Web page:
Planting the Roots of Reading Sophistication. (Language Arts)

By Ezarik, Melissa | District Administration, April 2002 | Go to article overview
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Planting the Roots of Reading Sophistication. (Language Arts)

Ezarik, Melissa, District Administration

It's probably not an accident that most writing for the general public has a middle school reading level. "Reading instruction gets a great deal of attention in elementary schools, [but] it seems to be overlooked for students in the middle grades. A good start is critical, but not sufficient," says Debby Kasak, president of the National Middle School Association.

That's why educators, policy makers and the community are being urged to place greater priority on reading instruction in middle schools. Middle school is when "most students extend their reading abilities, become sophisticated readers of informational texts and lay the groundwork for using reading in their professional and civic lives," says Donna Ogle, president of the International Reading Association, which has teamed with the NMSA in this mission.

A position paper adopted by both groups calls on schools to provide:

* Continuous reading instruction for all young adolescents. This requires a school, or district-wide, literacy learning plan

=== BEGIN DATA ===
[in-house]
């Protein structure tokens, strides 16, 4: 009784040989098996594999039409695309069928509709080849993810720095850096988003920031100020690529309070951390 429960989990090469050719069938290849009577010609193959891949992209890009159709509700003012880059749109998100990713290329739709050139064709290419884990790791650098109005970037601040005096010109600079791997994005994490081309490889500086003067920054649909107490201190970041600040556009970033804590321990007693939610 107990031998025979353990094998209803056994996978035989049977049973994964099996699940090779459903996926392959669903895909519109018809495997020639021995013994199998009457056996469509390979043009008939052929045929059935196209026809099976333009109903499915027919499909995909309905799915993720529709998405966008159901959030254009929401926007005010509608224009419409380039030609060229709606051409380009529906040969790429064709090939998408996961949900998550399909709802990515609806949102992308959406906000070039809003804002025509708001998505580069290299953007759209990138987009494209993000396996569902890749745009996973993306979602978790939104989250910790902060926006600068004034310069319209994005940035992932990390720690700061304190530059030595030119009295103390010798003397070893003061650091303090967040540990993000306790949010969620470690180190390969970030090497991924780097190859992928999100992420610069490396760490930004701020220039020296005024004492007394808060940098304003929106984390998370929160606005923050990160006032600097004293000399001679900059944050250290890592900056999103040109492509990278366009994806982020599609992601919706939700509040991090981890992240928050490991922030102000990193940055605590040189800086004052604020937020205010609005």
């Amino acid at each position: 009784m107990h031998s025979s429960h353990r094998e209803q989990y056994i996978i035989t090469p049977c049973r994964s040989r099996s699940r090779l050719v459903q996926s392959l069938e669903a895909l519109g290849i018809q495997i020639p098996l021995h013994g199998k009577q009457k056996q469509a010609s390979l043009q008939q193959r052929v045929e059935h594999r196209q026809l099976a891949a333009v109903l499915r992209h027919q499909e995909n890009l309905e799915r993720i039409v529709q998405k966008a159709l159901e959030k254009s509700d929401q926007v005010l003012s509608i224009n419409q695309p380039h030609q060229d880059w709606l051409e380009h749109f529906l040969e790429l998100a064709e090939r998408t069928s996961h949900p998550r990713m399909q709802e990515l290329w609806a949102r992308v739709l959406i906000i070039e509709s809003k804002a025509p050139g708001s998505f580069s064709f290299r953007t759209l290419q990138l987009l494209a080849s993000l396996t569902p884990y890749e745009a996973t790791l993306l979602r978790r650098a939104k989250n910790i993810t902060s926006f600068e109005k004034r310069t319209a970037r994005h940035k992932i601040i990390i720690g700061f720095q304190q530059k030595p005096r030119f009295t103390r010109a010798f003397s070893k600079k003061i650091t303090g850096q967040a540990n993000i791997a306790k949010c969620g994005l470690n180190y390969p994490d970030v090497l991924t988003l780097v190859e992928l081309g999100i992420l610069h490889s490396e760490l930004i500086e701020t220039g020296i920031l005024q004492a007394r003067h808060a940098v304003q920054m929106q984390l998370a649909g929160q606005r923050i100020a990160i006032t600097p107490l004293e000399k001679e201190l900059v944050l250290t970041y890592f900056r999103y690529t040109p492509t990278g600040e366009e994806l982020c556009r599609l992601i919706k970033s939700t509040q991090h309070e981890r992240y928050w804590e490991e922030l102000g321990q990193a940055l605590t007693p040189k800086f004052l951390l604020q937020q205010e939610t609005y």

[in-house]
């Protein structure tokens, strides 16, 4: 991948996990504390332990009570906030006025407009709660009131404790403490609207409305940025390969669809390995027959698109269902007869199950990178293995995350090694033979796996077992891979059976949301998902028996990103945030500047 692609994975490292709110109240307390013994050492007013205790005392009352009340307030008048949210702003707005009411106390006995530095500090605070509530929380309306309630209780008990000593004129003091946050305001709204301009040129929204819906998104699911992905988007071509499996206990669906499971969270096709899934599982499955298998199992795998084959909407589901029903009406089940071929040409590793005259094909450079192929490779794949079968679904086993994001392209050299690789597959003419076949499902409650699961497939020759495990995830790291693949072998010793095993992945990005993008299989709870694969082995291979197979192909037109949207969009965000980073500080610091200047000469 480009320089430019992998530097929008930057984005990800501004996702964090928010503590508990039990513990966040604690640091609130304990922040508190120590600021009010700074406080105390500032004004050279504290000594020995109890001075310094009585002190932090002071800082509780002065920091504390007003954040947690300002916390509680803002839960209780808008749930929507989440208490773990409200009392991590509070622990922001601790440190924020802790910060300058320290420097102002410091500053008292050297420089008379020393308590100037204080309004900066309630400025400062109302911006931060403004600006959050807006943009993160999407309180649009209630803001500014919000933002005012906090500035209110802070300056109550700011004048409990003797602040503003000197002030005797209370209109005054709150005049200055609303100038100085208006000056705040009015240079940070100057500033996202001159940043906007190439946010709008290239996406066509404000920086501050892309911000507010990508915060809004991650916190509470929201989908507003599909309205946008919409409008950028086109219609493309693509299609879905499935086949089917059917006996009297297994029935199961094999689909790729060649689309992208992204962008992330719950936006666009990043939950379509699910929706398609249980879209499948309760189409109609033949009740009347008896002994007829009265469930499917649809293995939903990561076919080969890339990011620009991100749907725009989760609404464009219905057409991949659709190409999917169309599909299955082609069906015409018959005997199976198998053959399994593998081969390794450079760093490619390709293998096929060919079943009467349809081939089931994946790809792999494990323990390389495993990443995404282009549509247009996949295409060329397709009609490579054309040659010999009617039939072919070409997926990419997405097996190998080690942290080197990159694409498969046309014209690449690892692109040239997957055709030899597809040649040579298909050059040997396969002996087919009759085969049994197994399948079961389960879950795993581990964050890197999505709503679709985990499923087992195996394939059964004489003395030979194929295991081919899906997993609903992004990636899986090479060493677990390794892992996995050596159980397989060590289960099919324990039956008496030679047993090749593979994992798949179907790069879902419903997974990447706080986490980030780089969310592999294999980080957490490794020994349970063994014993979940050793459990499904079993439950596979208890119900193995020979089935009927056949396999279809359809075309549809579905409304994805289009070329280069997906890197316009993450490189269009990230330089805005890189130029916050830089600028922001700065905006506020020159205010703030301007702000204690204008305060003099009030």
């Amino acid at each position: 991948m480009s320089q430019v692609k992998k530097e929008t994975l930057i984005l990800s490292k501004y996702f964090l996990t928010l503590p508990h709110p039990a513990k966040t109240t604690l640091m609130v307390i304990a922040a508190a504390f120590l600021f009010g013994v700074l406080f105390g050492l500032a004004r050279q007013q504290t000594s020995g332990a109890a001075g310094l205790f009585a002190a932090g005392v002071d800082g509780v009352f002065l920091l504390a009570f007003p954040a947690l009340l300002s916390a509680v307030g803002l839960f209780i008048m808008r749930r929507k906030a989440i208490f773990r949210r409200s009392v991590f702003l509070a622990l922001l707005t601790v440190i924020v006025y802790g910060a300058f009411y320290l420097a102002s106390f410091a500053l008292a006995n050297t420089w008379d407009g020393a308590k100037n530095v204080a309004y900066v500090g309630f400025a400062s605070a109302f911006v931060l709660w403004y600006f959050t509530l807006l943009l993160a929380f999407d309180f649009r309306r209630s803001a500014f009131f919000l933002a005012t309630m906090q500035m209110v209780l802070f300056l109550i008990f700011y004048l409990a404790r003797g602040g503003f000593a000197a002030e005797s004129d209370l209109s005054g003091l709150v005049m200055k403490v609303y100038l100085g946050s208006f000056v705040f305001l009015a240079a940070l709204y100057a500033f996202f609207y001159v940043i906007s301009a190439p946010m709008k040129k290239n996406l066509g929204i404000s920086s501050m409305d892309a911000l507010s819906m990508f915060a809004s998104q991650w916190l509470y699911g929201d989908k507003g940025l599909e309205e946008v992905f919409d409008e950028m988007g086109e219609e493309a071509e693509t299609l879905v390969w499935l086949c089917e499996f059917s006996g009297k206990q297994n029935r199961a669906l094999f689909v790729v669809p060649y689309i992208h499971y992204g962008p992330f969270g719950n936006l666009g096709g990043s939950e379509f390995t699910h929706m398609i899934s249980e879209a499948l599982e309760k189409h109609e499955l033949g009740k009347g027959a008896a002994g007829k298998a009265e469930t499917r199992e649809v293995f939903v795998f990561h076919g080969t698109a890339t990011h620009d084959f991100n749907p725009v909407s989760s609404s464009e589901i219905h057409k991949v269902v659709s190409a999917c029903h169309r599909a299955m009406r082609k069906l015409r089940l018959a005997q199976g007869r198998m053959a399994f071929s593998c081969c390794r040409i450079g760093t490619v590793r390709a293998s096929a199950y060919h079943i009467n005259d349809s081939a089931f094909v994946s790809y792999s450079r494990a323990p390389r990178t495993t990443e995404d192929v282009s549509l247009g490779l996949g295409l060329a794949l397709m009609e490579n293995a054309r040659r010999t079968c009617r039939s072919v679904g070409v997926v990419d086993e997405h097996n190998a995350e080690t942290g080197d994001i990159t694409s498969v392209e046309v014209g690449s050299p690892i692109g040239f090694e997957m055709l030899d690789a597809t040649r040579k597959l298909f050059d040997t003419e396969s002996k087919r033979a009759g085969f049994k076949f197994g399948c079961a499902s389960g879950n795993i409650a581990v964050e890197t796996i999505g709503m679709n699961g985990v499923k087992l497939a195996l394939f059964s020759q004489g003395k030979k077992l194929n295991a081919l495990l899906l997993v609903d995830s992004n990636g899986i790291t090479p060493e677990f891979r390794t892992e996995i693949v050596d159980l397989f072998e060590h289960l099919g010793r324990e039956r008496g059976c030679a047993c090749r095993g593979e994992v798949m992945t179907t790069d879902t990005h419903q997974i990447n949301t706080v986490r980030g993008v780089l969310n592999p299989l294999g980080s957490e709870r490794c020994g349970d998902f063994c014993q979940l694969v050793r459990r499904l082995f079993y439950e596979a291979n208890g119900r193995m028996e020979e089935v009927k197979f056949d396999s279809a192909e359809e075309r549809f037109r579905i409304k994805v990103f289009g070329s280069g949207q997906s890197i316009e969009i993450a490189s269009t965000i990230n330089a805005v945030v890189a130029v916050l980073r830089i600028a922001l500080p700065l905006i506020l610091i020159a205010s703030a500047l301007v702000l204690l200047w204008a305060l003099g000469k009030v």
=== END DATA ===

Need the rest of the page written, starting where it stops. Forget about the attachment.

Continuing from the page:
* Individual instruction. Because students arrive at middle school with a range of backgrounds, teachers must be prepared to offer individualized reading instruction. Reading specialists should provide intervention programs for struggling readers

* Adequate assessments. Large-scale assessment programs focusing on comparisons of student groups across districts, states and nations are not enough. These measures must be supported by strong informal, classroom-based reading assessments

* Ready access to a wide variety of print and non-print resources. In addition to offering opportunities for students to choose engaging reading materials, educators should model reading in various forms

Districts and policymakers are urged to provide the funding needed for schools to act on these guidelines, specifically for literacy programs, reading materials, staff development and new teacher mentoring activities.

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